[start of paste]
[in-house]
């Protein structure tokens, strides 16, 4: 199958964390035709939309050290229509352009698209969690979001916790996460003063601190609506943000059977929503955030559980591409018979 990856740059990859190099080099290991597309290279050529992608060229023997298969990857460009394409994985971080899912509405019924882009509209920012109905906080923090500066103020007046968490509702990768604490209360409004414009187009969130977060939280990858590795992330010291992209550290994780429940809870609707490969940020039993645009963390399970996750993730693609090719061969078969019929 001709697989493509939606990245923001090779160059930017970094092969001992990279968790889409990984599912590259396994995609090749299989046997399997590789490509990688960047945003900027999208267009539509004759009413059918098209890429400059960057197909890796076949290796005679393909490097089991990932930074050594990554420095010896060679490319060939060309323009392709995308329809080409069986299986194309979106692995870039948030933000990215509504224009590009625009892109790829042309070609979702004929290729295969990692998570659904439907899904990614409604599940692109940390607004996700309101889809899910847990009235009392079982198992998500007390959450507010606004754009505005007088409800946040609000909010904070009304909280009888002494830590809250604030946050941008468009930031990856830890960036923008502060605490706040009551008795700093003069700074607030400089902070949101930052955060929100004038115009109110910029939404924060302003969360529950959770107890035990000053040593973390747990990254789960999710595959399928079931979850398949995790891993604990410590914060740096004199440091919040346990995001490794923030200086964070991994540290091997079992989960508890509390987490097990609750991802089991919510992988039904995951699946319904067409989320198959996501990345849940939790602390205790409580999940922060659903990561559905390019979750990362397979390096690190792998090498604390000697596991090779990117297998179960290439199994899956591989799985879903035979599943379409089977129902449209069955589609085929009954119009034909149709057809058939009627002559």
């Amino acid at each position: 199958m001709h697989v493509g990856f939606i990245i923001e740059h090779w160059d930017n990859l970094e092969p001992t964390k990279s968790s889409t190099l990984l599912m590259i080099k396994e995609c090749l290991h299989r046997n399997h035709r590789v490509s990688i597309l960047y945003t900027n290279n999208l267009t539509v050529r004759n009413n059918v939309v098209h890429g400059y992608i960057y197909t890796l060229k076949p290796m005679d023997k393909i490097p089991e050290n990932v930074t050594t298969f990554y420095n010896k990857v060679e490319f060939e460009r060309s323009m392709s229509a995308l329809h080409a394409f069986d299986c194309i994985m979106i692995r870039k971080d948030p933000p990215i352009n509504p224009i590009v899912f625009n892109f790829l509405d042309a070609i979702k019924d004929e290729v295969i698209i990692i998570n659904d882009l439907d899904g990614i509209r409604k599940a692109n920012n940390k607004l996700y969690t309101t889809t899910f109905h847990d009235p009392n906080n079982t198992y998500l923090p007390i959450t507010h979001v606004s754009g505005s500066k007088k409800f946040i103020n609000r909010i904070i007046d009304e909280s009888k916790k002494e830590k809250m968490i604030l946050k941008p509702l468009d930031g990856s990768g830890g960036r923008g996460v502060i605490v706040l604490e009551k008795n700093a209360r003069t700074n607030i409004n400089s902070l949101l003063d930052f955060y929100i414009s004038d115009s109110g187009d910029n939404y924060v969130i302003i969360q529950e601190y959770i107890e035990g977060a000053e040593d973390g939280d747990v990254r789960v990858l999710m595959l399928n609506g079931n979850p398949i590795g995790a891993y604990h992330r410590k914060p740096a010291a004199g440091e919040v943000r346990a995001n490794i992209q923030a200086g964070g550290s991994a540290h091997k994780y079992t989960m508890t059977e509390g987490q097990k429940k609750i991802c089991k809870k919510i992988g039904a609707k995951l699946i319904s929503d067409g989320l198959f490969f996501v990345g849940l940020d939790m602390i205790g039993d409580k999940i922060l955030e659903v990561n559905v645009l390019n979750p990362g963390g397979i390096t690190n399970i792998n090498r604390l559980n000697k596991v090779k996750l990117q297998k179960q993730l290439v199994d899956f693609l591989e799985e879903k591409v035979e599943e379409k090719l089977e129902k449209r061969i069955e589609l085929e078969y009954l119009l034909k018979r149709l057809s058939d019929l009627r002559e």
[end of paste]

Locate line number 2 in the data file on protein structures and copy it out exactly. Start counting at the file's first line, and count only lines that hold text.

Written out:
């Protein structure tokens, strides 16, 4: 199958964390035709939309050290229509352009698209969690979001916790996460003063601190609506943000059977929503955030559980591409018979 990856740059990859190099080099290991597309290279050529992608060229023997298969990857460009394409994985971080899912509405019924882009509209920012109905906080923090500066103020007046968490509702990768604490209360409004414009187009969130977060939280990858590795992330010291992209550290994780429940809870609707490969940020039993645009963390399970996750993730693609090719061969078969019929 001709697989493509939606990245923001090779160059930017970094092969001992990279968790889409990984599912590259396994995609090749299989046997399997590789490509990688960047945003900027999208267009539509004759009413059918098209890429400059960057197909890796076949290796005679393909490097089991990932930074050594990554420095010896060679490319060939060309323009392709995308329809080409069986299986194309979106692995870039948030933000990215509504224009590009625009892109790829042309070609979702004929290729295969990692998570659904439907899904990614409604599940692109940390607004996700309101889809899910847990009235009392079982198992998500007390959450507010606004754009505005007088409800946040609000909010904070009304909280009888002494830590809250604030946050941008468009930031990856830890960036923008502060605490706040009551008795700093003069700074607030400089902070949101930052955060929100004038115009109110910029939404924060302003969360529950959770107890035990000053040593973390747990990254789960999710595959399928079931979850398949995790891993604990410590914060740096004199440091919040346990995001490794923030200086964070991994540290091997079992989960508890509390987490097990609750991802089991919510992988039904995951699946319904067409989320198959996501990345849940939790602390205790409580999940922060659903990561559905390019979750990362397979390096690190792998090498604390000697596991090779990117297998179960290439199994899956591989799985879903035979599943379409089977129902449209069955589609085929009954119009034909149709057809058939009627002559």